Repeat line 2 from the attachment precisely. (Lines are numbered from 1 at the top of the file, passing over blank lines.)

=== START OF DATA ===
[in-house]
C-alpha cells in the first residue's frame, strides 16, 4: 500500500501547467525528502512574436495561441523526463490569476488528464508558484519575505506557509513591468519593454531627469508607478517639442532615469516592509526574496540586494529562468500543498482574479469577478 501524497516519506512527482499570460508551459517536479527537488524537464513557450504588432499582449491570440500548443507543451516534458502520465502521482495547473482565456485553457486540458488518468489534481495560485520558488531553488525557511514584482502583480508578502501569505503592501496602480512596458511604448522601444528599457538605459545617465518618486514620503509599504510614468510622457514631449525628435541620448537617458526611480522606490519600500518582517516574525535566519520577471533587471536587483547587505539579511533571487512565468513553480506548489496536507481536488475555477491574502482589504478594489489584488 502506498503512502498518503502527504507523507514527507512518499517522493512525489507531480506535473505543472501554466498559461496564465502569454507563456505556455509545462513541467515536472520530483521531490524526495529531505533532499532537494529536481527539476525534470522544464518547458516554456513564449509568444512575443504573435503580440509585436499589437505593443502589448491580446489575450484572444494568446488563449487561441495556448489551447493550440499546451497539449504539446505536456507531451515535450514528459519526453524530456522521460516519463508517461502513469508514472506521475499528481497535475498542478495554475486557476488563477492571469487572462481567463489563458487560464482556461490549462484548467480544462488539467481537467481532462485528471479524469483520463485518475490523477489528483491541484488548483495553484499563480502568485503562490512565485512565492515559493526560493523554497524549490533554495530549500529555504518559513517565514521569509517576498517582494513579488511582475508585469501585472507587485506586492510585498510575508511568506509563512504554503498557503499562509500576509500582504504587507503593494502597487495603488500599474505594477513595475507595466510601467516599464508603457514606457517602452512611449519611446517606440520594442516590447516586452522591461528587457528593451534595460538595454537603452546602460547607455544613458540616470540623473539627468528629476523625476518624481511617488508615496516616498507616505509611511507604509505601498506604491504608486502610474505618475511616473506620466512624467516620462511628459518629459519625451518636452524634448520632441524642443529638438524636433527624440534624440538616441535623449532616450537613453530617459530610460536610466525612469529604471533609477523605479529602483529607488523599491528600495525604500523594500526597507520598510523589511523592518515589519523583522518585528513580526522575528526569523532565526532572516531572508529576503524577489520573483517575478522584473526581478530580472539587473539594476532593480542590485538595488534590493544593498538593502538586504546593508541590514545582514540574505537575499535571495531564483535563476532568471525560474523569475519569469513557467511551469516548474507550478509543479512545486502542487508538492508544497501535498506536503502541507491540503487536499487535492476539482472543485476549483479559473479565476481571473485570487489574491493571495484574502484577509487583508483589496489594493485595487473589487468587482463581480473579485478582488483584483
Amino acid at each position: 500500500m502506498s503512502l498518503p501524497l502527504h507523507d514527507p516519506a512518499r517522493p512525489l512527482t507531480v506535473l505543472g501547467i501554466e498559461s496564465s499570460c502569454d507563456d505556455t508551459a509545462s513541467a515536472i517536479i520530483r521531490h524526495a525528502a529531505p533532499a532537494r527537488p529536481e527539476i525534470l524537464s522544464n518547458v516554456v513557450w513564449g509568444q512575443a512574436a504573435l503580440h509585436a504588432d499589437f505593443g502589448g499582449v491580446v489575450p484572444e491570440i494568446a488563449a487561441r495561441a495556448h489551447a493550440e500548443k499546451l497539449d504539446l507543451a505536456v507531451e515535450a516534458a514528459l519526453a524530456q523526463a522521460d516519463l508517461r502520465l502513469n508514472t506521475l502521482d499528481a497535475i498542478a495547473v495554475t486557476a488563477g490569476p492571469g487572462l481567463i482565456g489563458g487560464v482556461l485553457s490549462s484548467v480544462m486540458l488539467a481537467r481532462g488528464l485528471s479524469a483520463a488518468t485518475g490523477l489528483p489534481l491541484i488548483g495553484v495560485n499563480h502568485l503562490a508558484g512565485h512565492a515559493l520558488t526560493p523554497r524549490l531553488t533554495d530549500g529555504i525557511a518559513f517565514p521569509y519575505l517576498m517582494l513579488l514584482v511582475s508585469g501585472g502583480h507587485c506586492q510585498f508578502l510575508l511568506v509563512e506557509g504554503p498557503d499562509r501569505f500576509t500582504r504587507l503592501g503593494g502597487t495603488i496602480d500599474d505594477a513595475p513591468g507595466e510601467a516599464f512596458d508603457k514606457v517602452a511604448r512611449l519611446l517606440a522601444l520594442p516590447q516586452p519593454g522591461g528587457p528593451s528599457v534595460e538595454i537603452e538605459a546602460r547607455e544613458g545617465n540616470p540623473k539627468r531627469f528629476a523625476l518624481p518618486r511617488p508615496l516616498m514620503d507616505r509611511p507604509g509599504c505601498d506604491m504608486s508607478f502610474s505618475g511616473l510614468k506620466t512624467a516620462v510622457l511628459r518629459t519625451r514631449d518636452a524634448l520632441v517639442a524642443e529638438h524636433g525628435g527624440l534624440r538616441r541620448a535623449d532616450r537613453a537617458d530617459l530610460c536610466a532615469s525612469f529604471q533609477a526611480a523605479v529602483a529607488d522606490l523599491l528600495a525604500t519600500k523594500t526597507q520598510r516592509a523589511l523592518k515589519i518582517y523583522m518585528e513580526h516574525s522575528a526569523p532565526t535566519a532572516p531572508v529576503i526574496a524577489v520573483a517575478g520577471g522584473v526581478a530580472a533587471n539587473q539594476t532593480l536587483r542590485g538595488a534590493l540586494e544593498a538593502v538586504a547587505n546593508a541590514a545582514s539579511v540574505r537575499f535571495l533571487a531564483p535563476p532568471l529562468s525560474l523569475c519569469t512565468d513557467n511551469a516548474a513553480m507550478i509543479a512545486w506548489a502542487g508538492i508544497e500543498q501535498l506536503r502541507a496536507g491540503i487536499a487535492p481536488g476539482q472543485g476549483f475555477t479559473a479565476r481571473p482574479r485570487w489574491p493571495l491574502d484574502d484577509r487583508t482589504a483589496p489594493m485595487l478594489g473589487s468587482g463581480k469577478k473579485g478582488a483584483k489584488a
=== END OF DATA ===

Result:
C-alpha cells in the first residue's frame, strides 16, 4: 500500500501547467525528502512574436495561441523526463490569476488528464508558484519575505506557509513591468519593454531627469508607478517639442532615469516592509526574496540586494529562468500543498482574479469577478 501524497516519506512527482499570460508551459517536479527537488524537464513557450504588432499582449491570440500548443507543451516534458502520465502521482495547473482565456485553457486540458488518468489534481495560485520558488531553488525557511514584482502583480508578502501569505503592501496602480512596458511604448522601444528599457538605459545617465518618486514620503509599504510614468510622457514631449525628435541620448537617458526611480522606490519600500518582517516574525535566519520577471533587471536587483547587505539579511533571487512565468513553480506548489496536507481536488475555477491574502482589504478594489489584488 502506498503512502498518503502527504507523507514527507512518499517522493512525489507531480506535473505543472501554466498559461496564465502569454507563456505556455509545462513541467515536472520530483521531490524526495529531505533532499532537494529536481527539476525534470522544464518547458516554456513564449509568444512575443504573435503580440509585436499589437505593443502589448491580446489575450484572444494568446488563449487561441495556448489551447493550440499546451497539449504539446505536456507531451515535450514528459519526453524530456522521460516519463508517461502513469508514472506521475499528481497535475498542478495554475486557476488563477492571469487572462481567463489563458487560464482556461490549462484548467480544462488539467481537467481532462485528471479524469483520463485518475490523477489528483491541484488548483495553484499563480502568485503562490512565485512565492515559493526560493523554497524549490533554495530549500529555504518559513517565514521569509517576498517582494513579488511582475508585469501585472507587485506586492510585498510575508511568506509563512504554503498557503499562509500576509500582504504587507503593494502597487495603488500599474505594477513595475507595466510601467516599464508603457514606457517602452512611449519611446517606440520594442516590447516586452522591461528587457528593451534595460538595454537603452546602460547607455544613458540616470540623473539627468528629476523625476518624481511617488508615496516616498507616505509611511507604509505601498506604491504608486502610474505618475511616473506620466512624467516620462511628459518629459519625451518636452524634448520632441524642443529638438524636433527624440534624440538616441535623449532616450537613453530617459530610460536610466525612469529604471533609477523605479529602483529607488523599491528600495525604500523594500526597507520598510523589511523592518515589519523583522518585528513580526522575528526569523532565526532572516531572508529576503524577489520573483517575478522584473526581478530580472539587473539594476532593480542590485538595488534590493544593498538593502538586504546593508541590514545582514540574505537575499535571495531564483535563476532568471525560474523569475519569469513557467511551469516548474507550478509543479512545486502542487508538492508544497501535498506536503502541507491540503487536499487535492476539482472543485476549483479559473479565476481571473485570487489574491493571495484574502484577509487583508483589496489594493485595487473589487468587482463581480473579485478582488483584483